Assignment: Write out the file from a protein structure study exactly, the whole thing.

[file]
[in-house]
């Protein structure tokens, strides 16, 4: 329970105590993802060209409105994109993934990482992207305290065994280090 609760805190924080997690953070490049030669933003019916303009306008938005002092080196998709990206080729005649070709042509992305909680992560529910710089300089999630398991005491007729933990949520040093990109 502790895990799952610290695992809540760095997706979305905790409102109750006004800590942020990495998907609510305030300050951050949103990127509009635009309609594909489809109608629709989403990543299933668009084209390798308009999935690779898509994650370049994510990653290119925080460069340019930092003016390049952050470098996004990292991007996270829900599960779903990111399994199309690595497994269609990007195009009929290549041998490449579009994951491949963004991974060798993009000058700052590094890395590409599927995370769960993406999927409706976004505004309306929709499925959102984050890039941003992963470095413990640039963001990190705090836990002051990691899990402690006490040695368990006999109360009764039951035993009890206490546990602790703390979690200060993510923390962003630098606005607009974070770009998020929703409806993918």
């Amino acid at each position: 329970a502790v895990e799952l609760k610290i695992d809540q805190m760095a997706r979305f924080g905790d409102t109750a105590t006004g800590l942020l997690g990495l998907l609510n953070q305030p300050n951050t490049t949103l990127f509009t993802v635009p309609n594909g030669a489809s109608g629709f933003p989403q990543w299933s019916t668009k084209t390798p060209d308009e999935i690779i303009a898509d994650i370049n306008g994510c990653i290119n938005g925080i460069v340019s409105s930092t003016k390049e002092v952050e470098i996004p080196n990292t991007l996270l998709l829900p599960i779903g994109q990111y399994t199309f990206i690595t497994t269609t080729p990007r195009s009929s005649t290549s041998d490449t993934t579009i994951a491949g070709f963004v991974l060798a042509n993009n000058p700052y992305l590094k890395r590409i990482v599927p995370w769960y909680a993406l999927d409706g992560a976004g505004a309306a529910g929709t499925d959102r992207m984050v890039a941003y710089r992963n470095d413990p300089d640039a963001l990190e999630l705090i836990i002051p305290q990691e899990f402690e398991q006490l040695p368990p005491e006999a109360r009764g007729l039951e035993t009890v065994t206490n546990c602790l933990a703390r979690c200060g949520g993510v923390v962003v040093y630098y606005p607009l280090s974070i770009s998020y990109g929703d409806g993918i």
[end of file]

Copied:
[in-house]
């Protein structure tokens, strides 16, 4: 329970105590993802060209409105994109993934990482992207305290065994280090 609760805190924080997690953070490049030669933003019916303009306008938005002092080196998709990206080729005649070709042509992305909680992560529910710089300089999630398991005491007729933990949520040093990109 502790895990799952610290695992809540760095997706979305905790409102109750006004800590942020990495998907609510305030300050951050949103990127509009635009309609594909489809109608629709989403990543299933668009084209390798308009999935690779898509994650370049994510990653290119925080460069340019930092003016390049952050470098996004990292991007996270829900599960779903990111399994199309690595497994269609990007195009009929290549041998490449579009994951491949963004991974060798993009000058700052590094890395590409599927995370769960993406999927409706976004505004309306929709499925959102984050890039941003992963470095413990640039963001990190705090836990002051990691899990402690006490040695368990006999109360009764039951035993009890206490546990602790703390979690200060993510923390962003630098606005607009974070770009998020929703409806993918």
């Amino acid at each position: 329970a502790v895990e799952l609760k610290i695992d809540q805190m760095a997706r979305f924080g905790d409102t109750a105590t006004g800590l942020l997690g990495l998907l609510n953070q305030p300050n951050t490049t949103l990127f509009t993802v635009p309609n594909g030669a489809s109608g629709f933003p989403q990543w299933s019916t668009k084209t390798p060209d308009e999935i690779i303009a898509d994650i370049n306008g994510c990653i290119n938005g925080i460069v340019s409105s930092t003016k390049e002092v952050e470098i996004p080196n990292t991007l996270l998709l829900p599960i779903g994109q990111y399994t199309f990206i690595t497994t269609t080729p990007r195009s009929s005649t290549s041998d490449t993934t579009i994951a491949g070709f963004v991974l060798a042509n993009n000058p700052y992305l590094k890395r590409i990482v599927p995370w769960y909680a993406l999927d409706g992560a976004g505004a309306a529910g929709t499925d959102r992207m984050v890039a941003y710089r992963n470095d413990p300089d640039a963001l990190e999630l705090i836990i002051p305290q990691e899990f402690e398991q006490l040695p368990p005491e006999a109360r009764g007729l039951e035993t009890v065994t206490n546990c602790l933990a703390r979690c200060g949520g993510v923390v962003v040093y630098y606005p607009l280090s974070i770009s998020y990109g929703d409806g993918i």